As the active versus passive debate rages on, a new report shows that the majority of active large-cap value managers have beaten benchmarks over the past ten years.
The report, released March 1 by the investment advisory firm Wilshire Consulting, shows that while many actively managed funds do not beat indexes, those active managers that invest in large-cap value companies were able to outperform the index — net of fees — by 1.13 percent on average over the past decade. It also shows that “an impressive” 84 percent of the segment outperformed indexes on a gross-of-fee basis.
The report comes at a time when many investors have been allocating to passively managed funds as a way to cut costs and drive higher returns. But the Wilshire research shows that some active strategies have paid off, at least over time.
“Despite lackluster results over the past three and five-year periods, large value managers have performed well over the past ten years,” according to Wilshire.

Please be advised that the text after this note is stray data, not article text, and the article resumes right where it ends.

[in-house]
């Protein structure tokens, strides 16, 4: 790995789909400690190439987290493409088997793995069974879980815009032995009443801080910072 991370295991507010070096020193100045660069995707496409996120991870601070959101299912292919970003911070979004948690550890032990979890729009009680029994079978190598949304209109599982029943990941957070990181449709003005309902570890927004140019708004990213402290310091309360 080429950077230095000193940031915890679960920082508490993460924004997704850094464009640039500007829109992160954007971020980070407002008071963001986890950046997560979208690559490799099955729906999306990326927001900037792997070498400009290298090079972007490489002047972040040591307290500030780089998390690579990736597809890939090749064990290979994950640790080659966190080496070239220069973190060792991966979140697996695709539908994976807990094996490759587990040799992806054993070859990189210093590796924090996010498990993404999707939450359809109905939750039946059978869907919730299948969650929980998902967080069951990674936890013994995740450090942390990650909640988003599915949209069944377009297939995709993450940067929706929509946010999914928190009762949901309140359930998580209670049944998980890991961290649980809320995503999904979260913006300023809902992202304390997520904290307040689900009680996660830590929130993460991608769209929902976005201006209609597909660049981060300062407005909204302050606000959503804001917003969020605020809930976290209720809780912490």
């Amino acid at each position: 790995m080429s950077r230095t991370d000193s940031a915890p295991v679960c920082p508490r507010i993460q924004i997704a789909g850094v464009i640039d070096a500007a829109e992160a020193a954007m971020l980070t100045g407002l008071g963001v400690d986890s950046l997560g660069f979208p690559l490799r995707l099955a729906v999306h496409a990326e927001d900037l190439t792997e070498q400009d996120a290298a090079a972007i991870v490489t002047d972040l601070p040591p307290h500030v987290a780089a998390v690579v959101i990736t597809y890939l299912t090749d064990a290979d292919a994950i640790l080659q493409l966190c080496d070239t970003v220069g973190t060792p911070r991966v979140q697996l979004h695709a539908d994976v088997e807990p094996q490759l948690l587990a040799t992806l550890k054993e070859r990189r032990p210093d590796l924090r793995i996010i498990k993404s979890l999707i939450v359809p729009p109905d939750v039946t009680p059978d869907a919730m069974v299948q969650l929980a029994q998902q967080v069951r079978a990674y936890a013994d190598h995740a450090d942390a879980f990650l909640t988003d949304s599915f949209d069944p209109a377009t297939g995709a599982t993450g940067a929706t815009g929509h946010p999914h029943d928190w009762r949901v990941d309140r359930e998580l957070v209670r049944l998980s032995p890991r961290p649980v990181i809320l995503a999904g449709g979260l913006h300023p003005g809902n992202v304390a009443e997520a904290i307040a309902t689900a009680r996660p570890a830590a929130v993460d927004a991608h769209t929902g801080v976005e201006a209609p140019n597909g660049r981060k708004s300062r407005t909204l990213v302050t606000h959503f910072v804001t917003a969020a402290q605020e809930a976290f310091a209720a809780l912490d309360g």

The data in Wilshire’s report was culled from its database of more than 11,000 separate account products, for which investment managers fill out quantitative and qualitative surveys on a regular basis. The data was obtained through the end of December 2017, according to Wilshire.
Over a ten-year period, the large-cap value managers produced a median excess return of 1.18 percent.
This is compared with large-cap core managers, who over the past ten years have trailed their benchmark by 0.01 percent net of fees, on average, and produced a median excess return of just 0.09 percent over the same period. Wilshire said the ten-year average and median excess returns for this strategy “are consistent with our expectations that the ‘average’ active manager will deliver index-like gross-of-fee returns over the long-term.”
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During the past year, large-cap value managers have returned 0.29 percent above the benchmark net of fees, on average, according to the report. Over the past three years, these managers have trailed it by 0.36 percent on average and by 0.22 percent over the past five, the report shows.
Wilshire, according to the report, expects active managers on the whole to perform on par with indexes, and thus to not be worth their fees.
“Once accounting for fees, we would expect average active results to trail passive indexes,” according to the report. “While much of the quantitative universe data contained within this report support that general expectation, we do not view this as an indictment against the pursuit of active management.”
According to Wilshire, this data underscores the importance of choosing wisely when it comes to active management selection.